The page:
It’s Pulaski Day. Do you know why it’s celebrated in Illinois?
The holiday for Chicago city workers, school children and others around the state is observed in honor of Brigadier Gen. Casimir Pulaski the first Monday of every March.
Pulaski was a famed cavalry officer and freedom fighter in Poland who, at the behest of Benjamin Franklin, joined the American Revolutionary War. Known as the father of the American cavalry, he died after being wounded in October 1779 in a battle to take back Savannah, Ga., from the British.
But why is Pulaski honored here rather than any other Polish war hero from the Revolutionary War? Because Pulaski is easier to pronounce than Kosciuszko (Ko-SHOOSH’-ko).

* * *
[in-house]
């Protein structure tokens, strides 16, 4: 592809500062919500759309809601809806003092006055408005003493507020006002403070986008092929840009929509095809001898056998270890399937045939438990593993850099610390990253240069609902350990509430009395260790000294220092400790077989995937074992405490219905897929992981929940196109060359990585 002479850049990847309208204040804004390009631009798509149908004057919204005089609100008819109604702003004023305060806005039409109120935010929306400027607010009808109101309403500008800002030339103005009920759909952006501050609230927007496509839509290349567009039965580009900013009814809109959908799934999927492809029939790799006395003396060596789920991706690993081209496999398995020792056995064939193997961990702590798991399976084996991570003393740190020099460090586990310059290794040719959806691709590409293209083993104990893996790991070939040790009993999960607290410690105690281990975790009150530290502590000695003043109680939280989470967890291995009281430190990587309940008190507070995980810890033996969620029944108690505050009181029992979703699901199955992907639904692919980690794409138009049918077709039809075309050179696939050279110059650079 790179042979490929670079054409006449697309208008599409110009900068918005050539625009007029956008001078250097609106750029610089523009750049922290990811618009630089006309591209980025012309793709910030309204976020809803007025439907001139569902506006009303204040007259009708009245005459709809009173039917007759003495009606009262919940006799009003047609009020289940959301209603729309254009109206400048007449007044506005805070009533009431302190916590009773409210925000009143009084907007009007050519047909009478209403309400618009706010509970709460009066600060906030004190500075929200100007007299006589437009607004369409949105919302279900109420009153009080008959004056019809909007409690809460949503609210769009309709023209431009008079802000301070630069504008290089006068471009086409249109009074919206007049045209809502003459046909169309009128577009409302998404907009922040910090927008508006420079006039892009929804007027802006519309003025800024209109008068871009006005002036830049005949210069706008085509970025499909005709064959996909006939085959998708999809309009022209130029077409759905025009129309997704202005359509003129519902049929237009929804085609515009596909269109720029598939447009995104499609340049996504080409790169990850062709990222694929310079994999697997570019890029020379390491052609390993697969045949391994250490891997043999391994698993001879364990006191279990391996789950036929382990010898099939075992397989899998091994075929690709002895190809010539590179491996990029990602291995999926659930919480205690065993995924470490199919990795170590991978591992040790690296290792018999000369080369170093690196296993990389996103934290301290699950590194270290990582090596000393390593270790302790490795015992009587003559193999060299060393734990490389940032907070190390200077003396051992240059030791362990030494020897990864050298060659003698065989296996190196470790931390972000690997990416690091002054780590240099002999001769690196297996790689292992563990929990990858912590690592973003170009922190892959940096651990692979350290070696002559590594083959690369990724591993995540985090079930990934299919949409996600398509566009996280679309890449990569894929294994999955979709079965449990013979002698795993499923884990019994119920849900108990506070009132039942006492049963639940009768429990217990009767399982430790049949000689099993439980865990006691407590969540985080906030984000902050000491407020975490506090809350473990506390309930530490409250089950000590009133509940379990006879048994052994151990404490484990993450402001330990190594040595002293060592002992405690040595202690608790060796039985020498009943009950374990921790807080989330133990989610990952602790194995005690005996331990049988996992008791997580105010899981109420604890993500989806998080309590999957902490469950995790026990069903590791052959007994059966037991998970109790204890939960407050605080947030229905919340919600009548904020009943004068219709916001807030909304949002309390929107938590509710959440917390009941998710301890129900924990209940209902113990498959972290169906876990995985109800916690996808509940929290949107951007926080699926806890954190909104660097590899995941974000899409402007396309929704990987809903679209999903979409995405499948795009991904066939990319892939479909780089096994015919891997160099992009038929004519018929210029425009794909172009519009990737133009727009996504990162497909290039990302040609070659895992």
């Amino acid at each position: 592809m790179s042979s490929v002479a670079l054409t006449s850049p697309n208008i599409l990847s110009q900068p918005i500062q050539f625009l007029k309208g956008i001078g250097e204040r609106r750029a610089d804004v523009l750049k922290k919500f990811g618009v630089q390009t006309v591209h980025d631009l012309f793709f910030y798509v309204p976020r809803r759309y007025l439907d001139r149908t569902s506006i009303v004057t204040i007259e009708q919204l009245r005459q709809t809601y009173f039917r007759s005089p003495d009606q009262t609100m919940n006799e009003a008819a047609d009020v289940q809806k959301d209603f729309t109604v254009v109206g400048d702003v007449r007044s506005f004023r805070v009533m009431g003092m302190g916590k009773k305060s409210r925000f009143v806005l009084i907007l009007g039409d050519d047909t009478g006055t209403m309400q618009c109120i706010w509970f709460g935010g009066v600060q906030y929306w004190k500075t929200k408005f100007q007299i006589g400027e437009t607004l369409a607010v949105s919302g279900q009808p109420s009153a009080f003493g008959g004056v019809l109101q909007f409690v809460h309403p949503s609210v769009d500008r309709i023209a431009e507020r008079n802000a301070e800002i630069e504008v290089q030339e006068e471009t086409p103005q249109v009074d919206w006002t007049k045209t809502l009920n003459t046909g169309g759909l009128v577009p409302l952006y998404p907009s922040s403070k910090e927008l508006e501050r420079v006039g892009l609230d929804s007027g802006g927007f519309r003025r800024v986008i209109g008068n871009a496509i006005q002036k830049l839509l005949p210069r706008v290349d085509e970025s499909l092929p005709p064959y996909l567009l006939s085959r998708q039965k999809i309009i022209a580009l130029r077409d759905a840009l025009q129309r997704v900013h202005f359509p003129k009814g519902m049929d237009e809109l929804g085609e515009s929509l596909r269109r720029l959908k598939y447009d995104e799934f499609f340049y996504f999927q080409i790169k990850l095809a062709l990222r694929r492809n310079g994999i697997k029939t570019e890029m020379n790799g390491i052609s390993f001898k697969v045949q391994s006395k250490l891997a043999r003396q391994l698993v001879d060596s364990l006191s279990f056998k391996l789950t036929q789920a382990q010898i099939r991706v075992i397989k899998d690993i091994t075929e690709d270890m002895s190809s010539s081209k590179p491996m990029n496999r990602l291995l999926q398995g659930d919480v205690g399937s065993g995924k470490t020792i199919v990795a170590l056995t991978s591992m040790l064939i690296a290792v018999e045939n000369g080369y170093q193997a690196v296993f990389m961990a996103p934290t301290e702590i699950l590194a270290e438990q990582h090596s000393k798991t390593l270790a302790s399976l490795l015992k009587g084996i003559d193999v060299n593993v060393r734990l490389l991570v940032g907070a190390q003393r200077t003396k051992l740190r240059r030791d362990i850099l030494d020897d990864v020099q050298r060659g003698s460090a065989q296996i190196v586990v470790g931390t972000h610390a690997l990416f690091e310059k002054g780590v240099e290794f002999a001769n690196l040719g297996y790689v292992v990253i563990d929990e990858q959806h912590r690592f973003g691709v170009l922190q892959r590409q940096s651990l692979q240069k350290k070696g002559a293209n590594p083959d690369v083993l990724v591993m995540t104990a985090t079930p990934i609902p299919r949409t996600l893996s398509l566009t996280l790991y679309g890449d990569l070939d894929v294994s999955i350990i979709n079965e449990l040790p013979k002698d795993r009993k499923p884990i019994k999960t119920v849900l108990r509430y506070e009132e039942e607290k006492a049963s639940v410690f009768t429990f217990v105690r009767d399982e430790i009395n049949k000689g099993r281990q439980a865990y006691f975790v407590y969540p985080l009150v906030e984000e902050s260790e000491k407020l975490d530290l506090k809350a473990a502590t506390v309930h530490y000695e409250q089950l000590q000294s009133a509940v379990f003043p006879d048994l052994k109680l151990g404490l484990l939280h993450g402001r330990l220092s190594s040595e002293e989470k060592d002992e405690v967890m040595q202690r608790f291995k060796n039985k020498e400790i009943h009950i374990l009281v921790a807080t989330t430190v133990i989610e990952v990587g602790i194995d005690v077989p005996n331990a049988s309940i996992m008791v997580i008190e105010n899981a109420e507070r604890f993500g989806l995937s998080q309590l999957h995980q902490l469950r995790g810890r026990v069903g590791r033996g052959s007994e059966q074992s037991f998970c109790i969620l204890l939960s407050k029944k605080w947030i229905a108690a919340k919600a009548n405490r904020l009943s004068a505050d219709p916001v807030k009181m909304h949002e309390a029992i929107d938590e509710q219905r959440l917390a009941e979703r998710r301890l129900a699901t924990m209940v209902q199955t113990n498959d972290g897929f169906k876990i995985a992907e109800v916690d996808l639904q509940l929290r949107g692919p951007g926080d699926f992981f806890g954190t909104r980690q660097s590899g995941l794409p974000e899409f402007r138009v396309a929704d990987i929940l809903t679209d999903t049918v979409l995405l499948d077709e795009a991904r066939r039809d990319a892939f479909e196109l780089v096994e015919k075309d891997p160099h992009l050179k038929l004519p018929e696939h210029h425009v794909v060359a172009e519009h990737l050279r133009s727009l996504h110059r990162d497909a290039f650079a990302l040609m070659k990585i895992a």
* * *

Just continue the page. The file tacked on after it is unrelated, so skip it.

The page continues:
“[Thaddeus] Kosciuszko was much more influential, but Pulaski was better known because Pulaski died this glorious death running into battle in Savannah — and his name was much easier to pronounce. George Washington spelled Kosciuszko’s name 11 different ways,” said Alex Storozynski, a former New York Daily News writer and author of a book about Kosciuszko.
On Monday, the city of Chicago and Cook County will observe Casimir Pulaski Day, a holiday in honor of the Polish-born cavalry officer fatally wounded in the Revolutionary War. Following is a partial list of closings.
Schools: Public schools in Chicago and many suburbs will close.
Libraries: All Chicago public libraries will be closed.
Government offices: All city of Chicago and Cook County offices will close, but federal and state offices will remain open.
Postal service: Mail will be delivered.
Courts: Cook County courts closed, except for Central Bond Court. All federal and state courts will be open.
Banks and financial markets: Most banks and all financial markets will be open.
Transit: Metra, Pace and the CTA will operate normal weekday schedules.